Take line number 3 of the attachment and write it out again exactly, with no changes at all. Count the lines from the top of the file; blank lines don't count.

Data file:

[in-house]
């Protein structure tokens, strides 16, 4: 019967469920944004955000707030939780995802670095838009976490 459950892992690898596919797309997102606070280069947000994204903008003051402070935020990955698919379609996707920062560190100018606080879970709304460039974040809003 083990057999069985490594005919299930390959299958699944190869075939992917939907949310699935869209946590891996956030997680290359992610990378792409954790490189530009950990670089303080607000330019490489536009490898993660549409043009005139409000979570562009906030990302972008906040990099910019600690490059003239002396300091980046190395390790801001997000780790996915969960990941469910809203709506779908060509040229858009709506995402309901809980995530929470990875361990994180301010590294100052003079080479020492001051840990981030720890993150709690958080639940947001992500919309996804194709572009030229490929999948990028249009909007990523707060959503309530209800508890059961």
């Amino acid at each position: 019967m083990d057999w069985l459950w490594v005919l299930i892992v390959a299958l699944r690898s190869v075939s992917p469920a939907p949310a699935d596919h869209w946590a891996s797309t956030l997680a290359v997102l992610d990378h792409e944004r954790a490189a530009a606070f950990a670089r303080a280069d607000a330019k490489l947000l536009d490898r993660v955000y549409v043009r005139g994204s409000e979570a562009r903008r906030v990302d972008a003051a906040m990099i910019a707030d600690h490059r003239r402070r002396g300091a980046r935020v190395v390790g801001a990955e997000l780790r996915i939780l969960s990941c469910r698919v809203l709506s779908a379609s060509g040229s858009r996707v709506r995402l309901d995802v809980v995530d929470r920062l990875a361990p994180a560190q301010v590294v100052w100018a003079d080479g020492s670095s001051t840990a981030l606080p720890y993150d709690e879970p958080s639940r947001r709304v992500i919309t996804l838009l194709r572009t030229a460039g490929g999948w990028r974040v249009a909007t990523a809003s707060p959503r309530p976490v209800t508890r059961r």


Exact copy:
């Amino acid at each position: 019967m083990d057999w069985l459950w490594v005919l299930i892992v390959a299958l699944r690898s190869v075939s992917p469920a939907p949310a699935d596919h869209w946590a891996s797309t956030l997680a290359v997102l992610d990378h792409e944004r954790a490189a530009a606070f950990a670089r303080a280069d607000a330019k490489l947000l536009d490898r993660v955000y549409v043009r005139g994204s409000e979570a562009r903008r906030v990302d972008a003051a906040m990099i910019a707030d600690h490059r003239r402070r002396g300091a980046r935020v190395v390790g801001a990955e997000l780790r996915i939780l969960s990941c469910r698919v809203l709506s779908a379609s060509g040229s858009r996707v709506r995402l309901d995802v809980v995530d929470r920062l990875a361990p994180a560190q301010v590294v100052w100018a003079d080479g020492s670095s001051t840990a981030l606080p720890y993150d709690e879970p958080s639940r947001r709304v992500i919309t996804l838009l194709r572009t030229a460039g490929g999948w990028r974040v249009a909007t990523a809003s707060p959503r309530p976490v209800t508890r059961r």